A social constructionist approach portrays masculinity as being perpetual performance. Manhood is never secure, but always in the making. This article shows that the construction of manhood in prison

Developing a Middle-Range Theory of Father Involvement Postdivorce

The problem addressed in the article is why so many fathers remove themselves from their children's lives after divorce. The authors develop a theory that offers a partial explanation of this

Breaking Barriers with Books: A Fathers' Book-Sharing Program from Prison.

with books: A fathers' booksharing program from prison Margaret Humadi Genisio ■■■ Being unable to share day-to-day experiences strains a child's relationships with loved ones in prison. Life on the

Maternal gatekeeping : Mothers' beliefs and behaviors that inhibit greater father involvement in family work

Maternal gatekeeping is conceptualized within the framework of the social construction of gender and is defined as having three dimensions: mothers' reluctance to relinquish responsibility over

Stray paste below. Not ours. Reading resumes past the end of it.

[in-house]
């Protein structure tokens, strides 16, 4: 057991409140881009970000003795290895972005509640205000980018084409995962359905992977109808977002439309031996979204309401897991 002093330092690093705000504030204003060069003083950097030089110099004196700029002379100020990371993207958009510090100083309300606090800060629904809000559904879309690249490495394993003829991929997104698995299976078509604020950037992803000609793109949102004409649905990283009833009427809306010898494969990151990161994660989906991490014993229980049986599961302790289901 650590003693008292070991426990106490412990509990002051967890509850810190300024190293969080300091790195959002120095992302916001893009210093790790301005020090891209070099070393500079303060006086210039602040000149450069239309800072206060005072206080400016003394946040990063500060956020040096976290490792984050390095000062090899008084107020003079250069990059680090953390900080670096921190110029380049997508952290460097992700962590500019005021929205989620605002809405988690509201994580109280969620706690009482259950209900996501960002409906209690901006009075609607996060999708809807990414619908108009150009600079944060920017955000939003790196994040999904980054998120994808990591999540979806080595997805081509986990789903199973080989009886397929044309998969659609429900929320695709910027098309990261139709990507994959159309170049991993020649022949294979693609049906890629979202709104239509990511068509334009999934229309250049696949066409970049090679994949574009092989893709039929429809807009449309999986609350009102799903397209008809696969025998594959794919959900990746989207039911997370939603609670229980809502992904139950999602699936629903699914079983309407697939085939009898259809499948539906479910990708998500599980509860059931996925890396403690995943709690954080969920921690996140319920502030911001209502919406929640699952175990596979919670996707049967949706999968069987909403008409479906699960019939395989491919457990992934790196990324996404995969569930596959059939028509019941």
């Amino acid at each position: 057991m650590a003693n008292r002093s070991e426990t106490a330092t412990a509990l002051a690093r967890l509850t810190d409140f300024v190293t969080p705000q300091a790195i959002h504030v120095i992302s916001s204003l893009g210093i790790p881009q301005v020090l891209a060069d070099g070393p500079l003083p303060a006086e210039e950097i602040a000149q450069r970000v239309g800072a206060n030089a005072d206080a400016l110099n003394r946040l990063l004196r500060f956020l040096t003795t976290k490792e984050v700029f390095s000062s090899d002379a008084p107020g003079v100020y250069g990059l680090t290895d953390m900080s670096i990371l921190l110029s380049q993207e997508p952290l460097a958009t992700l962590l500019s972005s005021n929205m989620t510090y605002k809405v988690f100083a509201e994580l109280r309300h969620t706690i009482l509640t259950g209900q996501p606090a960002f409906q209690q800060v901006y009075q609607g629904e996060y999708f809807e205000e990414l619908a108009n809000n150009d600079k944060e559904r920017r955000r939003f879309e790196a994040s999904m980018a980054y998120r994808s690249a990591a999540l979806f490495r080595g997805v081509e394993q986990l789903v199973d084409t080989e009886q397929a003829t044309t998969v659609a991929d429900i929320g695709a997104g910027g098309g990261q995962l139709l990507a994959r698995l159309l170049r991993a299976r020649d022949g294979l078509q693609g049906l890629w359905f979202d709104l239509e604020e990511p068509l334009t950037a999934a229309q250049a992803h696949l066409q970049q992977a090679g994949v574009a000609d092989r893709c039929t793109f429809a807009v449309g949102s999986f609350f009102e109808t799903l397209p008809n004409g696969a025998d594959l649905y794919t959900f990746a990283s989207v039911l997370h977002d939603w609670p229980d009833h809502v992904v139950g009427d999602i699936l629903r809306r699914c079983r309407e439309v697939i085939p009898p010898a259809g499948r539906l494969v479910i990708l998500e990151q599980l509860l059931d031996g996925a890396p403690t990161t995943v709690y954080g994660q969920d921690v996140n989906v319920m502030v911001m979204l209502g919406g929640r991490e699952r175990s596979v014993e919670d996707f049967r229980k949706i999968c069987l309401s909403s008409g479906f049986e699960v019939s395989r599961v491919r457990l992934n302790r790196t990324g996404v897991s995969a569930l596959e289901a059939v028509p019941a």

The Package Deal: Marriage, Work, and Fatherhood in Men's Lives

The Package Deal: Marriage, Work, and Fatherhood in Men's Lives. Nicholas W. Townsend. Philadelphia: Temple University Press. 2002. 248 pp. ISBN 1-56639-958-0. $19.95 (paper). ISBN: 1-56639-957-2.

Recidivism of Prisoners Released in 1994

Of the 108,580 persons released from prisons in 11 States in 1983, representing more than half of all released State prisoners that year, an estimated 62.5% were rearrested for a felony or serious

Effects of Commitment and Psychological Centrality on Fathering

Propositions from identity theory suggest that interactional and affective commitment to a role identity affects the psychological centrality of that role identity. In turn, the centrality of one's

Identity Theory as a Guide to Understanding Fathers' Involvement With Their Children

Identity theory was used to explore fathers' involvement with their children. Eighty-nine married couples with preschool children completed questionnaires and interviews providing information on how